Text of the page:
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The above taken from Wiki:WhatIsReworking; the author of all the following text is SunirShah and he grants permission to MeatBall to copy the material.

Reworking is what school children might call, "Do over!" It means, quite simply, redoing some work done previously. On this site it has two main usages:

1. Reworking writing.

As explained briefly on Wiki:WhatIsRefactoring, it is possible to refactor the semantics (denotative meaning) of a work. However, natural language isn't limited to semantics (or functionalism). It contains connotative meaning as well, normally called style (e.g. rhetoric). The style of a work comes from the structure of the writing, the relationship of the words. It is strictly not possible to refactor a piece of writing and preserve the style.

Consider the difference between, "Quickly, John ran to Jane." and "John ran quickly to Jane." Functionally the two sentences are equivalent, but stylistically they are quite different. The first sentence emphasizes the speed at which John ran whereas the second (more weakly) emphasizes the characters in the narrative.

But more practically, refactoring text is really rare (although it is possible say by moving a section of discussion to a separate page on a wiki). Reworking is much more common. Restating what was said, removing what's not interesting, explaining points in further detail.

So, when someone says they are refactoring a page, they are more likely to be reworking it so it reads better.

A big goal when reworking is to preserve the relationship of the work under revision to other works in the system. Thus, when reworking a page on a wiki, one doesn't want to have to adjust the relationships it has to other pages. (This could be false if the discussion becomes meta, but we'll ignore those cases because they are self-defeating anyway.)

Think about renovating a basement bathroom in the house. A good contractor can do the job without changing the upstairs bedrooms. A really good contractor may not even affect the surrounding rooms.

2. Reworking code.

Typically, this is done in order to improve the system, say by cleaning up code or by optimizing. With respect to cleaning up code, reworking fits on the spectrum between Wiki:CowboyCoding and Wiki:DesignByContract from refactoring to a little bit towards Wiki:CowboyCoding. Strictly speaking, refactoring is a special case of reworking (see below, Wiki:WhatIsRefactoring).

Refactoring is good when you want to guarantee functional equivalence. Say when you are confident in how a subsystem works but not how it is written. Strict refactoring prevents additional bugs from being introduced. On the other hand, it preserves existing bugs.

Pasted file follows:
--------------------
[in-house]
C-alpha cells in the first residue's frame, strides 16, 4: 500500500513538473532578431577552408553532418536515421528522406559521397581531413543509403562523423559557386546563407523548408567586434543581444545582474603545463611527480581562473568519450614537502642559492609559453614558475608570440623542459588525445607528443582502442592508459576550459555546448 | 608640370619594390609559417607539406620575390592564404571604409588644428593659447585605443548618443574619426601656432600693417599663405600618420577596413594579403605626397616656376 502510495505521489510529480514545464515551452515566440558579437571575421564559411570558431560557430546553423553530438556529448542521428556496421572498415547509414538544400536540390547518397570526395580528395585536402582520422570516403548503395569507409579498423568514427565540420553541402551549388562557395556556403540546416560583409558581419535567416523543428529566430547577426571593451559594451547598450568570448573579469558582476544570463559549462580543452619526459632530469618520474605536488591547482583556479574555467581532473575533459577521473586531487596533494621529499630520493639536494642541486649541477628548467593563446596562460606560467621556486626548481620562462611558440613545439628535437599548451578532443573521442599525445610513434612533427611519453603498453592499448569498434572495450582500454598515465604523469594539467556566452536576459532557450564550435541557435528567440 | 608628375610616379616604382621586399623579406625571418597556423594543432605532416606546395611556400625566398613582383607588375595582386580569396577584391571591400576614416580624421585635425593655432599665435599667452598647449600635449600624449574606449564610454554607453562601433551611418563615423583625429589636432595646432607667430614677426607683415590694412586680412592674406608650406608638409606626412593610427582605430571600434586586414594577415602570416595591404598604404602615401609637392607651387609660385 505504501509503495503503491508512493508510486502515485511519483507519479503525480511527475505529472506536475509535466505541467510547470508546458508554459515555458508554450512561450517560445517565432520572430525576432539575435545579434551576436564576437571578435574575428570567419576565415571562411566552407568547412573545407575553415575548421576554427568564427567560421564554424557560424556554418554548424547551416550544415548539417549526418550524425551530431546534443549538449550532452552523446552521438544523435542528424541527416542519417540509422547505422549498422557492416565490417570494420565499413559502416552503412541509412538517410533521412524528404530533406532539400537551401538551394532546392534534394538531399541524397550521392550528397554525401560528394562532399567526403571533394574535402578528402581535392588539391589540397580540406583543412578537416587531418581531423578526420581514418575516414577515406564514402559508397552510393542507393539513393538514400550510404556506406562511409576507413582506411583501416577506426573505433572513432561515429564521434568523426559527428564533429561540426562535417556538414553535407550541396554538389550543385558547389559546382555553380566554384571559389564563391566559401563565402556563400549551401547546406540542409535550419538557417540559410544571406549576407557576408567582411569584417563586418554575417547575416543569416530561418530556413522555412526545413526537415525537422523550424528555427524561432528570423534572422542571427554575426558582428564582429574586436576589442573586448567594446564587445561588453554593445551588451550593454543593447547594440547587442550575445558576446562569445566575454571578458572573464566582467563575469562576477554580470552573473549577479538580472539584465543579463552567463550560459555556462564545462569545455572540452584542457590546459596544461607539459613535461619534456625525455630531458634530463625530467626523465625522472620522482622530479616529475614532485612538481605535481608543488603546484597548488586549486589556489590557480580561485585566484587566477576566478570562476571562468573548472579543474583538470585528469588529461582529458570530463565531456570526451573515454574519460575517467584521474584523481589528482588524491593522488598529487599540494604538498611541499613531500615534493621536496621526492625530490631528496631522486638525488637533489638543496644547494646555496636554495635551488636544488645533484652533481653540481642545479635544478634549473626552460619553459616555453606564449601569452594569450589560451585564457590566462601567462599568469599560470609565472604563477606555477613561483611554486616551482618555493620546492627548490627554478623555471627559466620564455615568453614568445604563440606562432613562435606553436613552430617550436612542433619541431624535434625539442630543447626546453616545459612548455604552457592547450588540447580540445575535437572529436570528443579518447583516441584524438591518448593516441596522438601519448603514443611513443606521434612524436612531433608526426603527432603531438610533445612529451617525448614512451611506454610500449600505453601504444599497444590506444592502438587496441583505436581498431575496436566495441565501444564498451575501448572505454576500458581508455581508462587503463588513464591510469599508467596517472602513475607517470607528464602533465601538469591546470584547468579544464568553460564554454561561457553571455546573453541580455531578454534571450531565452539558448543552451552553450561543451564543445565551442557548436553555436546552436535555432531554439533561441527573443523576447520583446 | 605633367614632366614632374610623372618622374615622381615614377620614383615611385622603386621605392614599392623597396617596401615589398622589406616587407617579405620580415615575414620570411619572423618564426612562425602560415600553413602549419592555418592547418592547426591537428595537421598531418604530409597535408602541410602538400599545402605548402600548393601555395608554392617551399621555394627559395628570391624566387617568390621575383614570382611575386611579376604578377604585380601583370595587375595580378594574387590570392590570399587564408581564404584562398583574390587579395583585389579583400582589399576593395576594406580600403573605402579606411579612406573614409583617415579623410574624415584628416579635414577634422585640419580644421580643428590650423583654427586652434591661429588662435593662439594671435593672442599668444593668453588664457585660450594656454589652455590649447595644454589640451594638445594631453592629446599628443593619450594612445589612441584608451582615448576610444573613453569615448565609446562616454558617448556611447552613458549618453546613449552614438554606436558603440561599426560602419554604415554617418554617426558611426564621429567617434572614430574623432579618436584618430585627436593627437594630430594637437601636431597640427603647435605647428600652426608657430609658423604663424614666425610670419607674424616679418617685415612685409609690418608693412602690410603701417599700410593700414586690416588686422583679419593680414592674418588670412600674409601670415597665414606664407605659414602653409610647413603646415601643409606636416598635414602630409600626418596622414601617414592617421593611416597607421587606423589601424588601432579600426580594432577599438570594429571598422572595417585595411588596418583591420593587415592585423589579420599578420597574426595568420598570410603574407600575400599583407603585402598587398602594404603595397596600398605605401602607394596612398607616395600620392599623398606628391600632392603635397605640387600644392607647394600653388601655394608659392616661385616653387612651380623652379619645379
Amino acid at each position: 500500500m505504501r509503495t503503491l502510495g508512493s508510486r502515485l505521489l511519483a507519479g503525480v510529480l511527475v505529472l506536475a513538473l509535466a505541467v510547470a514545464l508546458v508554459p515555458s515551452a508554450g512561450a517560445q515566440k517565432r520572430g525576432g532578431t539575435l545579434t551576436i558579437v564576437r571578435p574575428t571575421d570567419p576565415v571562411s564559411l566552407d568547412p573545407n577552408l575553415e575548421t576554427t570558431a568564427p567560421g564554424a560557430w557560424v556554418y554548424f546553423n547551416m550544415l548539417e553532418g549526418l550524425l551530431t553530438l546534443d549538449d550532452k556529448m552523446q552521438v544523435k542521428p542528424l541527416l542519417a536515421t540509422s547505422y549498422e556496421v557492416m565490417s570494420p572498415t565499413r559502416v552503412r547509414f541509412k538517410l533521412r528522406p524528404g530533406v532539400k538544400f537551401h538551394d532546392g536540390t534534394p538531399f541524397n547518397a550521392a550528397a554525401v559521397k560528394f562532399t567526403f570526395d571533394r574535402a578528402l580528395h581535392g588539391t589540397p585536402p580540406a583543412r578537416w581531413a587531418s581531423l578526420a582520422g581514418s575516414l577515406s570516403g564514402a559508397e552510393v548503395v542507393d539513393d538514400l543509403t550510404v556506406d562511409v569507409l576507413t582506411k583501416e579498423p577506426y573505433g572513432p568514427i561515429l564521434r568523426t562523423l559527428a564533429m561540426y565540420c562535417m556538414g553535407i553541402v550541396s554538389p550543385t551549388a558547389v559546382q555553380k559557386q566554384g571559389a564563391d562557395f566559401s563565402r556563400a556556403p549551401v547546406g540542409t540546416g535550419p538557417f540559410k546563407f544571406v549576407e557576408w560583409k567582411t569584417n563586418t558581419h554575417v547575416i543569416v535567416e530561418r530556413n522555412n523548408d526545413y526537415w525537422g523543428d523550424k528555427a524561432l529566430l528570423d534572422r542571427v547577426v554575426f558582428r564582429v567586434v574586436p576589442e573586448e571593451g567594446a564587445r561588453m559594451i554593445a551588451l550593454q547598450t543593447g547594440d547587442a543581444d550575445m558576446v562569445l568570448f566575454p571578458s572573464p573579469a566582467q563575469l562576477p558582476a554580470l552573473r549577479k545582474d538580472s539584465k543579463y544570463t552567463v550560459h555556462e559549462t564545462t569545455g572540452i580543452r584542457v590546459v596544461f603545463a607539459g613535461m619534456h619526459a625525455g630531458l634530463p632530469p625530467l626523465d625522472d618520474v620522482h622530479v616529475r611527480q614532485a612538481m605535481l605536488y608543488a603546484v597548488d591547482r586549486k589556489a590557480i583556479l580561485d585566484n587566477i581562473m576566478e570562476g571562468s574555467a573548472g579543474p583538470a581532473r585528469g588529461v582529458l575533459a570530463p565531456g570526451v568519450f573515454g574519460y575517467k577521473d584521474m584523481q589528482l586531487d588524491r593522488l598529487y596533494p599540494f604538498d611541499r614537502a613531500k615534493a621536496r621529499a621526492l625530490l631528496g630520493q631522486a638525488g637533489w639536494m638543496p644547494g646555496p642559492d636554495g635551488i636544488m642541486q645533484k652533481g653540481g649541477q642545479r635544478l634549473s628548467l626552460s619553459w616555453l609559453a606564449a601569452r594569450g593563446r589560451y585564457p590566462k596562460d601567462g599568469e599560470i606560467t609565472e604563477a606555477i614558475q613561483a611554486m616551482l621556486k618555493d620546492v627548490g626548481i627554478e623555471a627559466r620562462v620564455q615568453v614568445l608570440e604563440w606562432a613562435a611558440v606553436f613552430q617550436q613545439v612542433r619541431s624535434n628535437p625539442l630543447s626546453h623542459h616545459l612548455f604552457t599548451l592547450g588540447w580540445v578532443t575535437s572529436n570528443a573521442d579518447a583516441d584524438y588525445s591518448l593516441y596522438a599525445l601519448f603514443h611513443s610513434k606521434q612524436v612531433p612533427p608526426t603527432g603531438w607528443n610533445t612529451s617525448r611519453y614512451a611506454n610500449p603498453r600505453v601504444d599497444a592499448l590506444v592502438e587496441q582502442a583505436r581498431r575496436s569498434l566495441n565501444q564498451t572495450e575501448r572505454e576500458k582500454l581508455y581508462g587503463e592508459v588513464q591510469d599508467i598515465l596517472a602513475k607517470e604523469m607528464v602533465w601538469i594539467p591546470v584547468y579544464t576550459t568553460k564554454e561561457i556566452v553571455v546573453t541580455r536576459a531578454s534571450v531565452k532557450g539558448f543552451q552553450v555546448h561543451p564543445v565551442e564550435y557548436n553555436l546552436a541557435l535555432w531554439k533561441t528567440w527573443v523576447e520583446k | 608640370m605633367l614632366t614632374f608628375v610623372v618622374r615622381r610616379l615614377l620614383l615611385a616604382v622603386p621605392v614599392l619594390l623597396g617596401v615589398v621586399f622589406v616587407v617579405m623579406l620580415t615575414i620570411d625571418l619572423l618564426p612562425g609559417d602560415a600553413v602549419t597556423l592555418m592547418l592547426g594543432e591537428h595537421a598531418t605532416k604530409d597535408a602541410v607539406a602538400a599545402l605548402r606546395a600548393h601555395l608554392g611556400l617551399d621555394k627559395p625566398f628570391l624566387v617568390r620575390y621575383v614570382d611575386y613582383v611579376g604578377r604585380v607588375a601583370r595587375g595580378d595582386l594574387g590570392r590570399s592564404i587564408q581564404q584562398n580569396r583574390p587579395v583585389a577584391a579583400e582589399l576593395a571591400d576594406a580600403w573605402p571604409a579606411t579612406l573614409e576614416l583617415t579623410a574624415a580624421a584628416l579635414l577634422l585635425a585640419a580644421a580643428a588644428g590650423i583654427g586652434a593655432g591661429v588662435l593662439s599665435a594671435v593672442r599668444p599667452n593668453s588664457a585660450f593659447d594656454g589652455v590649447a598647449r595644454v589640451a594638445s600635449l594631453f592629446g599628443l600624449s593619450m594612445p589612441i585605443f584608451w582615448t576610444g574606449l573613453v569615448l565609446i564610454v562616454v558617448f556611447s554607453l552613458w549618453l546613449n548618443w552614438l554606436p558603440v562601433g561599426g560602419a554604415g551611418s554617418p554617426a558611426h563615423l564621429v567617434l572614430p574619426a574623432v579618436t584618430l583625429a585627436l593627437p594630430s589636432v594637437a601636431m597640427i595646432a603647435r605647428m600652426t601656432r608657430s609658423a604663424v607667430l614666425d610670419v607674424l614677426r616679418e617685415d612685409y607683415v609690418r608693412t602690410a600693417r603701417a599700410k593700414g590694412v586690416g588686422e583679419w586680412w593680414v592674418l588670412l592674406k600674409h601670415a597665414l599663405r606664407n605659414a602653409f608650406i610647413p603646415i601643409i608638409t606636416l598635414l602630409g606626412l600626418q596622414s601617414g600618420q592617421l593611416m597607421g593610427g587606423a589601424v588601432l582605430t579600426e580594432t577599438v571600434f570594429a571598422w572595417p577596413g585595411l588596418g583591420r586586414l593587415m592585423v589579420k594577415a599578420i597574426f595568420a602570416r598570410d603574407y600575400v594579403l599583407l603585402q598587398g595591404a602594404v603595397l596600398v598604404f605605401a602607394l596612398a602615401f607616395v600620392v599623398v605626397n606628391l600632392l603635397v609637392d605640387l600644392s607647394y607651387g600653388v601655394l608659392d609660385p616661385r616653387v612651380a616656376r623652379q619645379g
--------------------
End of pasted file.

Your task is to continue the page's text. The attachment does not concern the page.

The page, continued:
The looser version of reworking is to just rewrite it to improve the quality. Really, this almost assumes that the programmer is perfect (ala Wiki:CowboyCoder), and thus won't introduce bugs. But it's also limited in scope, thus reducing the amount complexity that the programmer has to worry about. So, by virtue of its increased flexibility, it has the potential to be more optimal than refactoring, even if refactoring is guaranteed to work. People who can afford to trade defects for time to market may appreciate this approach. Or those who understand the solution (and how to write it) well enough that any bugs introduced will be easy to detect. How that's done is another issue, of course. It could be false, too, as happens whenever one moves out of guarantees into the riskier world of contingent flexibility.

Another question is at what level do we want to guarantee functional equivalence. If you consider the system to be an onion of interfaces (not really true in many cases, but let's pretend), then you can select one layer and lock that down with Wiki:RegressionTests. Anything beneath that you can rework without maintaining equivalence to corresponding units in the previous revision of the system. This once again balances flexibility against scope. While this may seem like refactoring, strict refactoring would preserve equivalence down to the atomic units in the system as well.

One thing that reworking can do, as well, is remove defects or add features. This can be easy to do even by cleaning up code. It may be difficult to preserve a defect from one revision to the next, especially one that you weren't necessarily aware of. Or it may be more elegant to add functional points. If you believe in complete Wiki:RegressionTests, you have to be mindful of that latter case. It's possible to make all the Wiki:RegressionTests pass while ending up with a superset of features; thus, you have to write new tests for anything you've consciously decided to add or anything that emerges from the system and gets used.

Theoretic mumblings.

Fundamentally, we can view all linguistic systems as a graph G = (V,E). Each functional (logical) point can be represented as a vertex. Refactoring transforms G to G' = (V,E'), where E' does not equal E. Reworking transforms G to G' = (V',E') where G' does not equal G, but V' may or may not equal V and E' is not equal E. Clearly, refactoring is a special case of reworking when V' = V.

However, if G was abstracted as a node in a metagraph H, a good reworking on G will make a commensurate transformation on H to H. That is, H shouldn't change.

I don't get the last bit. What is a metagraph, and how could it be possible to modify only G and yet change the structure of the metagraph (i.e. isn't the last bit a tautology?)

Also, I note that I use the term "reworking" to mean any kind of editing of a page. I try to use it instead of "refactoring" because "refactor" is jargon.

-- BayleShanks

See also ReworkingProblems, CommunityWiki:LackOfReworking.



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